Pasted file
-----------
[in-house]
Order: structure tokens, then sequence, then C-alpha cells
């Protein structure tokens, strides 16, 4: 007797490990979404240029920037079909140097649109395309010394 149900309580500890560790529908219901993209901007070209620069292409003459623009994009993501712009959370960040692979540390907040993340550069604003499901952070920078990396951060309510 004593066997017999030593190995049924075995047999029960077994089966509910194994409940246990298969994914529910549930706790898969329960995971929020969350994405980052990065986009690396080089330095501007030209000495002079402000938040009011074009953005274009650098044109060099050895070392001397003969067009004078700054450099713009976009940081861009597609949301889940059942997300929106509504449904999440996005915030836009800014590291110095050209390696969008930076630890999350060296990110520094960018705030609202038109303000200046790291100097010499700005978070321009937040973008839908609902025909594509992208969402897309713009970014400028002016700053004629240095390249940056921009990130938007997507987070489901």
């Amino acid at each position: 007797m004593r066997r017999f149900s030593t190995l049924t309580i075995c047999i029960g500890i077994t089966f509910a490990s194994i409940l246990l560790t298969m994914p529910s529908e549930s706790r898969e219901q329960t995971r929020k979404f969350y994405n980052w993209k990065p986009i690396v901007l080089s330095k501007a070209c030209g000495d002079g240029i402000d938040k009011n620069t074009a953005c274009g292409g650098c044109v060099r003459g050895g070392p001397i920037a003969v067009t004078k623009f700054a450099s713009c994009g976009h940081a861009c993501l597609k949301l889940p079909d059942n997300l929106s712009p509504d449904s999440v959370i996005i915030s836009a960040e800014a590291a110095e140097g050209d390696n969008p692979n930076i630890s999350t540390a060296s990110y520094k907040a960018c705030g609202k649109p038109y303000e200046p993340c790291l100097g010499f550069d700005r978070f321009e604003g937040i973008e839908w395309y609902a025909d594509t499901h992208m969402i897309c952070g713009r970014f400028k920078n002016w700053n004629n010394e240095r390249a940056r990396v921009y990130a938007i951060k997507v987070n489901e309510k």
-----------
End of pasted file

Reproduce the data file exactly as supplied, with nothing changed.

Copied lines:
[in-house]
Order: structure tokens, then sequence, then C-alpha cells
């Protein structure tokens, strides 16, 4: 007797490990979404240029920037079909140097649109395309010394 149900309580500890560790529908219901993209901007070209620069292409003459623009994009993501712009959370960040692979540390907040993340550069604003499901952070920078990396951060309510 004593066997017999030593190995049924075995047999029960077994089966509910194994409940246990298969994914529910549930706790898969329960995971929020969350994405980052990065986009690396080089330095501007030209000495002079402000938040009011074009953005274009650098044109060099050895070392001397003969067009004078700054450099713009976009940081861009597609949301889940059942997300929106509504449904999440996005915030836009800014590291110095050209390696969008930076630890999350060296990110520094960018705030609202038109303000200046790291100097010499700005978070321009937040973008839908609902025909594509992208969402897309713009970014400028002016700053004629240095390249940056921009990130938007997507987070489901």
């Amino acid at each position: 007797m004593r066997r017999f149900s030593t190995l049924t309580i075995c047999i029960g500890i077994t089966f509910a490990s194994i409940l246990l560790t298969m994914p529910s529908e549930s706790r898969e219901q329960t995971r929020k979404f969350y994405n980052w993209k990065p986009i690396v901007l080089s330095k501007a070209c030209g000495d002079g240029i402000d938040k009011n620069t074009a953005c274009g292409g650098c044109v060099r003459g050895g070392p001397i920037a003969v067009t004078k623009f700054a450099s713009c994009g976009h940081a861009c993501l597609k949301l889940p079909d059942n997300l929106s712009p509504d449904s999440v959370i996005i915030s836009a960040e800014a590291a110095e140097g050209d390696n969008p692979n930076i630890s999350t540390a060296s990110y520094k907040a960018c705030g609202k649109p038109y303000e200046p993340c790291l100097g010499f550069d700005r978070f321009e604003g937040i973008e839908w395309y609902a025909d594509t499901h992208m969402i897309c952070g713009r970014f400028k920078n002016w700053n004629n010394e240095r390249a940056r990396v921009y990130a938007i951060k997507v987070n489901e309510k």